ActiveJDBC Presentation At Austin Groovy and Grails Group

I gave a presentation on ActiveJDBC last week at the Austin Groovy and Grails Group (@AustinGGUG on Twitter).

I gave two presentations before the main one.

I talked about the validation annotations I made for POGOs.

I talked about making a Gradle app that you can run from the Groovy shell, since that was how I was going to interface with ActiveJDBC.

The “main event” was the ActiveJDBC talk. Many of the people there knew about ORMs, either through Hibernate or GORM. I spent some time basically walking though some of the pages on the ActiveJDBC website to show the capabilities of ActiveJDBC. Some of the hightlights were the Getting Started page,  getters and settersrelationships, transactions, validators, optimistic locking, and some of the ways ActiveJDBC adheres to the ActiveRecord pattern, and the ways you can override the defaults.

All you need to do to get started is to extend the ActiveJDBC Model class, and you are good to go:

This magic works because of instrumentation, which honestly I had not heard of before I tried to get it to work with Groovy. My understanding is that instrumentation adds byte code to a Java class after it has been compiled. I think it is mostly used by profiling tools.

ActiveJDBC gives directions on how to do this with Ant and Maven. I had to do some digging to get it to work with Gradle. I was able to do it with help from some code used by the Griffon ActiveJDBC plugin and some code in Griffon itself.

I added a method called addURLIfNotPresent, which adds files to the classpath of a classloader:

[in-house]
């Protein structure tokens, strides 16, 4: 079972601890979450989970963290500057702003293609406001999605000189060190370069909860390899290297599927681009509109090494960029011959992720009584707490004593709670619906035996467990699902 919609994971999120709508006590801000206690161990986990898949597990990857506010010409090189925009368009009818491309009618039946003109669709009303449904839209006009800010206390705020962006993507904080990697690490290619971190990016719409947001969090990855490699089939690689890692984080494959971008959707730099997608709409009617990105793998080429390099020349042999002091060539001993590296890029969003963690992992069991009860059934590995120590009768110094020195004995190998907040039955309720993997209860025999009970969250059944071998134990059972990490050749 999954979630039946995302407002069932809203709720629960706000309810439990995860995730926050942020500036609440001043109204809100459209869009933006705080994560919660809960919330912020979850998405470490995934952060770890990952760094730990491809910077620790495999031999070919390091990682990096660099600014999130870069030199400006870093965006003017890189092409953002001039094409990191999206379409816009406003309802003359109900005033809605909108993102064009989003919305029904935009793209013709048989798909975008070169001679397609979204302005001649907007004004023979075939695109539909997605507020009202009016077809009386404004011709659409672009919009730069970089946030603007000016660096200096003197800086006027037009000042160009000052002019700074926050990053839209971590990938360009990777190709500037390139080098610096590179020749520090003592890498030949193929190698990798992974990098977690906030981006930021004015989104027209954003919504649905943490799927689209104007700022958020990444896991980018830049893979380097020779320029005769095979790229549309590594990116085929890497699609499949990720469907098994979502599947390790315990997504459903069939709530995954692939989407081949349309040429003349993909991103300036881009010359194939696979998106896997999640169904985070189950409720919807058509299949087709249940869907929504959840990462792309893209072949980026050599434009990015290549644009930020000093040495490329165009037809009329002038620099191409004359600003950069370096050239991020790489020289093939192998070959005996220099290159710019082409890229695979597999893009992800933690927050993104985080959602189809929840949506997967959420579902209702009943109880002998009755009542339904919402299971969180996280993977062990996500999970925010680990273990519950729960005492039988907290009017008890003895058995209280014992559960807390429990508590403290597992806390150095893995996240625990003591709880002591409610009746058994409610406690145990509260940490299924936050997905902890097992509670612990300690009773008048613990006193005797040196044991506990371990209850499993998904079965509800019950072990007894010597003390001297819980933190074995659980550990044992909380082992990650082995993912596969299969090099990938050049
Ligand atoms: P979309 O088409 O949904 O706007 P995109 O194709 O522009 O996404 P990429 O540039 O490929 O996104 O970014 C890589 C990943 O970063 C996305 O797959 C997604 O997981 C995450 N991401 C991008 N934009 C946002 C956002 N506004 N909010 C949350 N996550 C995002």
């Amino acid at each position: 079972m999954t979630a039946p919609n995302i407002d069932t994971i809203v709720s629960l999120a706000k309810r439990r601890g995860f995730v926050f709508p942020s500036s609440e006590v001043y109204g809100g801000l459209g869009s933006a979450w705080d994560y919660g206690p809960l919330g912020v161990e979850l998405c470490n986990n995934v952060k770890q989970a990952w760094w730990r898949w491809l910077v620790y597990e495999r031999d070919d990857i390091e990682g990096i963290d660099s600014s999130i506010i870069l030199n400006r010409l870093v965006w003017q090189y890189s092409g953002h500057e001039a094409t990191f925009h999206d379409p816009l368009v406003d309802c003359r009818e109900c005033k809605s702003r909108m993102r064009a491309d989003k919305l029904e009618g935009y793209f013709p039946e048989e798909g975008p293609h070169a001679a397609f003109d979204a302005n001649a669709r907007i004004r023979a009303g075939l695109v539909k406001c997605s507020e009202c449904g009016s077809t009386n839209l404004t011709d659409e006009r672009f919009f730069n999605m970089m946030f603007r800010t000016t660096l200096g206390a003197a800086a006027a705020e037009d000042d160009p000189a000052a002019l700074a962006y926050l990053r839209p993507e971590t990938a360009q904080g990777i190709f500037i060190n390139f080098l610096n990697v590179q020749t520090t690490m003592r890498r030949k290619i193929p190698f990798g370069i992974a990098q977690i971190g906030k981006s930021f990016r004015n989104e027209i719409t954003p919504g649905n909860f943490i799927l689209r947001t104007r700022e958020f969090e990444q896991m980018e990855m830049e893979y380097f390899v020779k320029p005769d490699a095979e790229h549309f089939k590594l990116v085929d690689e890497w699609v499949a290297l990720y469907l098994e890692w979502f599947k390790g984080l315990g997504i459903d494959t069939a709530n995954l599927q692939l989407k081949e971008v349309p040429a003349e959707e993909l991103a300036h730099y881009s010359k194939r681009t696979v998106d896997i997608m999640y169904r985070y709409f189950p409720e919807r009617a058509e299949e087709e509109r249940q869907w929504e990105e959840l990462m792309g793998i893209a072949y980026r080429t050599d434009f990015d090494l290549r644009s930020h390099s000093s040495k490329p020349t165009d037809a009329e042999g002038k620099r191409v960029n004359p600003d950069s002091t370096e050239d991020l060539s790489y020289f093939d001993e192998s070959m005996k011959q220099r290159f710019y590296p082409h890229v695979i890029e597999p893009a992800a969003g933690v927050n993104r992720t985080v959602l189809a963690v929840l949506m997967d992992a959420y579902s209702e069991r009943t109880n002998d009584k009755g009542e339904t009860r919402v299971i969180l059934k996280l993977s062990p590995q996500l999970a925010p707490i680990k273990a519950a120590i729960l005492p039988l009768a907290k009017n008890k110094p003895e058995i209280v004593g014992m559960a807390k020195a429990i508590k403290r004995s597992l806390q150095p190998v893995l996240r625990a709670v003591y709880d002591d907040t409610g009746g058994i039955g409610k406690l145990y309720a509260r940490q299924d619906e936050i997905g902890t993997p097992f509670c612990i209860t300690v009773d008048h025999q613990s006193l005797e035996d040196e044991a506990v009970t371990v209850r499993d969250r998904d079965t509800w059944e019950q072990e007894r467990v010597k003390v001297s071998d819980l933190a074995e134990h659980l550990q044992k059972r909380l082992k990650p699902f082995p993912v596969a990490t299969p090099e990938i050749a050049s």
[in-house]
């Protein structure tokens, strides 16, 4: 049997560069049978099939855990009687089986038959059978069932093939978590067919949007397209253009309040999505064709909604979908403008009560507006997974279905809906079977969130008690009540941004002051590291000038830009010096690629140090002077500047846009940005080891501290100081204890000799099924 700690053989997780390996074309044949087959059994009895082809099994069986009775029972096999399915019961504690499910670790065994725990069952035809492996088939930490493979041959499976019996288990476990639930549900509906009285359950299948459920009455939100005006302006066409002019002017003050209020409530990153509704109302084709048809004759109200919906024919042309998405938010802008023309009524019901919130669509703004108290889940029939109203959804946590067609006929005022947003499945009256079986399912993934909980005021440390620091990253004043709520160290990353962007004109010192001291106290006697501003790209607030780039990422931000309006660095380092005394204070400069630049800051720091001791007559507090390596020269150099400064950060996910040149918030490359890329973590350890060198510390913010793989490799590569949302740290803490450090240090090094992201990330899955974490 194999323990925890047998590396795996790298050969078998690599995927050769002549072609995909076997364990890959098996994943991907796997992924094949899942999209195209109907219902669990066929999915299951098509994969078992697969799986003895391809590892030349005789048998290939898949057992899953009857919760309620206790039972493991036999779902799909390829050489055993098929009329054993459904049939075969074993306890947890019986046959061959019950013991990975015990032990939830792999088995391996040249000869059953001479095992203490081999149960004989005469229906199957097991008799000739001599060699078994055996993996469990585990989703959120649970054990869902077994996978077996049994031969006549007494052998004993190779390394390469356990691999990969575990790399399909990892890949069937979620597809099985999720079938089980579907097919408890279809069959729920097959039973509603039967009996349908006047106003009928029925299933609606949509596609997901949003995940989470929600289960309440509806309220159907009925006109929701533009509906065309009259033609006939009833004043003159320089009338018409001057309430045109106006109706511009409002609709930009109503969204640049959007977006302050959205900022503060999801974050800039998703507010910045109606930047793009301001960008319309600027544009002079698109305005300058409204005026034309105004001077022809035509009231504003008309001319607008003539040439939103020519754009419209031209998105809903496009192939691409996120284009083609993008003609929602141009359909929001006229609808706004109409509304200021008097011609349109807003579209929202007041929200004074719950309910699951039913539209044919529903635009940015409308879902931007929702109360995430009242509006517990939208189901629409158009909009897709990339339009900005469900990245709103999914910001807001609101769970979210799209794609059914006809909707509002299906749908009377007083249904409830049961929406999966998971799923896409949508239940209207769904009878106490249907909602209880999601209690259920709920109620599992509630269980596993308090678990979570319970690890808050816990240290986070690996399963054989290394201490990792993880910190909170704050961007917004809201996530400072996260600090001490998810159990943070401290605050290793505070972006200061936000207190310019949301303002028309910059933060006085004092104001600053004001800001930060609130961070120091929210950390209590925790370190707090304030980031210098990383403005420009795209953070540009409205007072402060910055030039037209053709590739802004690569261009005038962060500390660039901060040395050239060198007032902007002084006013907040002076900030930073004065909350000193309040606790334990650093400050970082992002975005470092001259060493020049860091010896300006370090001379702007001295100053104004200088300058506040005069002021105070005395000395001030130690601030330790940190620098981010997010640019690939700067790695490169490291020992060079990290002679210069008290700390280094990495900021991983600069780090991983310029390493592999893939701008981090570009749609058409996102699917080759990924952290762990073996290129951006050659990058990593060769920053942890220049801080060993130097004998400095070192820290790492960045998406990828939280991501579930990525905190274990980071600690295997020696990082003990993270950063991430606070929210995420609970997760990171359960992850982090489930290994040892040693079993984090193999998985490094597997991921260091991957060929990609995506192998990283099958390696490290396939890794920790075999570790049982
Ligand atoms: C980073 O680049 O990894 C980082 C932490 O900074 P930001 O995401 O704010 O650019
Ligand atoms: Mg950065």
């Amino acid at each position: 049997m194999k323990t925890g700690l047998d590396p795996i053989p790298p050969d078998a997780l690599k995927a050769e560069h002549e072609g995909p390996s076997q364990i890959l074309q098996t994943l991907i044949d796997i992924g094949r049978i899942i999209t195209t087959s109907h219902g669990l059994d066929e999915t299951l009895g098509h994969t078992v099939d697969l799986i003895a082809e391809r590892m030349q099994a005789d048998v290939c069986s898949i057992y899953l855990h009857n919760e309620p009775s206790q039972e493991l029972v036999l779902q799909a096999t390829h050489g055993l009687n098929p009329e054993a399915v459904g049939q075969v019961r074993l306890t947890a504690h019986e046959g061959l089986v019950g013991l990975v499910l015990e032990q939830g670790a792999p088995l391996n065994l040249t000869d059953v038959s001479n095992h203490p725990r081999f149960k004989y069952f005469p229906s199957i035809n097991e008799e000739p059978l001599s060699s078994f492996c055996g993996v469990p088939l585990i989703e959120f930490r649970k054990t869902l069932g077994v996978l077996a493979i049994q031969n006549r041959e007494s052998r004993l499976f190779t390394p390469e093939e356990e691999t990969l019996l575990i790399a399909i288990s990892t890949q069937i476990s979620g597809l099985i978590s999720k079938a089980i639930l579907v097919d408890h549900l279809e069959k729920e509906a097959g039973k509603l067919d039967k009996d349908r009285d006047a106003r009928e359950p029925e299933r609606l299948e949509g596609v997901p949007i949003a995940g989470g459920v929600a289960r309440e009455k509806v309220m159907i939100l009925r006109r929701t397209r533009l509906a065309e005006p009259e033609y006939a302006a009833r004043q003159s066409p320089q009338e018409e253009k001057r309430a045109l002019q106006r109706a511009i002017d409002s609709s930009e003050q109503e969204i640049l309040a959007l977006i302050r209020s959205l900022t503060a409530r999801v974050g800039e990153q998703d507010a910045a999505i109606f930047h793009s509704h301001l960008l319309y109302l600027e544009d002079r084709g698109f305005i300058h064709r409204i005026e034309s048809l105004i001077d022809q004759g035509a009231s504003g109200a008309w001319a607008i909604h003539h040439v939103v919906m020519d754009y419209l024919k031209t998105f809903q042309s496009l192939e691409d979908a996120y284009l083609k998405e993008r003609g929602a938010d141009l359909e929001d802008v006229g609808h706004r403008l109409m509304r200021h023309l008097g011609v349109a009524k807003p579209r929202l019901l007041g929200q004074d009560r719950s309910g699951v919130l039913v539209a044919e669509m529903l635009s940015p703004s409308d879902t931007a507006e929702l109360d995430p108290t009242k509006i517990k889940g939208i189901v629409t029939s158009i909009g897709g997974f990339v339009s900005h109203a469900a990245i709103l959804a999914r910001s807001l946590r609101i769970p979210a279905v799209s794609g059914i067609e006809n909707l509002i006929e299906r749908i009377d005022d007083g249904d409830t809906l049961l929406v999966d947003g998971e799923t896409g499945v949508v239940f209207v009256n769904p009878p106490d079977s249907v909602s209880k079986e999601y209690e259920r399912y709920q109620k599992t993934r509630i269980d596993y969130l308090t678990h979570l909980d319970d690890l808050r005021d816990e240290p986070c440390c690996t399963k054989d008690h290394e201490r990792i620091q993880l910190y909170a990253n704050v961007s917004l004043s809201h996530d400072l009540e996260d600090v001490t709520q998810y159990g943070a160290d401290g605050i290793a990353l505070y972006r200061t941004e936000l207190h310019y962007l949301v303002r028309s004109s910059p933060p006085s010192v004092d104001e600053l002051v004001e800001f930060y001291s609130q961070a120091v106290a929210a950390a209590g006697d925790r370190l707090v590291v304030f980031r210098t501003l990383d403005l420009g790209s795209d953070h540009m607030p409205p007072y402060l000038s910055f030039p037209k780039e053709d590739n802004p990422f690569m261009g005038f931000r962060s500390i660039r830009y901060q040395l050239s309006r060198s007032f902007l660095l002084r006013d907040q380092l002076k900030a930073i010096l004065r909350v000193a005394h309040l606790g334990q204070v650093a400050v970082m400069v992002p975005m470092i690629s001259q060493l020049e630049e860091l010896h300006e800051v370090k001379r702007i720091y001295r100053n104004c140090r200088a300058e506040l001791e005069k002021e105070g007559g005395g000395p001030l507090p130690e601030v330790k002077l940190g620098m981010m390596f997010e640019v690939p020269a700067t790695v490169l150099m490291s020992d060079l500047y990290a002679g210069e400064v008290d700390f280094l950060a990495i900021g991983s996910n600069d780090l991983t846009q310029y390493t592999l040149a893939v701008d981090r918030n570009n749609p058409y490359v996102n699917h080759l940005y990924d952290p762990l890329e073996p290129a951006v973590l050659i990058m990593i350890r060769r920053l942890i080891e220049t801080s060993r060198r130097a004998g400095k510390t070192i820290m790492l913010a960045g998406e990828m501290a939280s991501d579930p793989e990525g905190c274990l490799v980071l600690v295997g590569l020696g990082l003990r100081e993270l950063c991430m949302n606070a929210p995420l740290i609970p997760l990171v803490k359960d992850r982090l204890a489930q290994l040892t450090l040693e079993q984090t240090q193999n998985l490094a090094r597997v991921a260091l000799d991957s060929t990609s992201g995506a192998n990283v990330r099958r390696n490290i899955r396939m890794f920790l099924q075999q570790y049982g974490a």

This is called at the end of the compileGroovy step, thanks to the doLast() method:

I made a Grails app that had a few tables, and I had a Gradle app that used ActiveJDBC that pointed to the same database. I would make changes in one, and view them in the other, and go back and forth.

I also covered using Groovy metaprogramming to make ActiveJDBC more idiomatic in Groovy. ActiveJDBC does not provide getters and setters out of the box.

Here is how you would get the “name” field from a record in the People table:

Here is how you would set the name field:

The docs state you could write your own setter like this:

I showed how to use Groovy metaprogramming to do this automatically. I wrote something that will look at a model class, get a list of its fields, make getters and setters, and also make extra fields for particular data types (findBy$FIELD for varchar, findWhere$FIELDGreaterThan, findWhere$FIELDLessThan, findWhere$FIELDBetween for numbers). There are a lot of print statements for the presentation audience.

Some more complex queries were still kind of awkward in ActiveJDBC. To find the books written by authors from Scotland, you need to do this:

I just get the feeling there should be a cleaner way to do that.

You can find the code on github.

Image from “Evangelia quattuor [Évangiles dits de Hurault] (1r-216r). Capitulare evangeliorum (217r-234r)”, a 9th century manuscript housed at the Bibliothèque nationale de France. Source / BnF; image assumed allowed under Fair Use.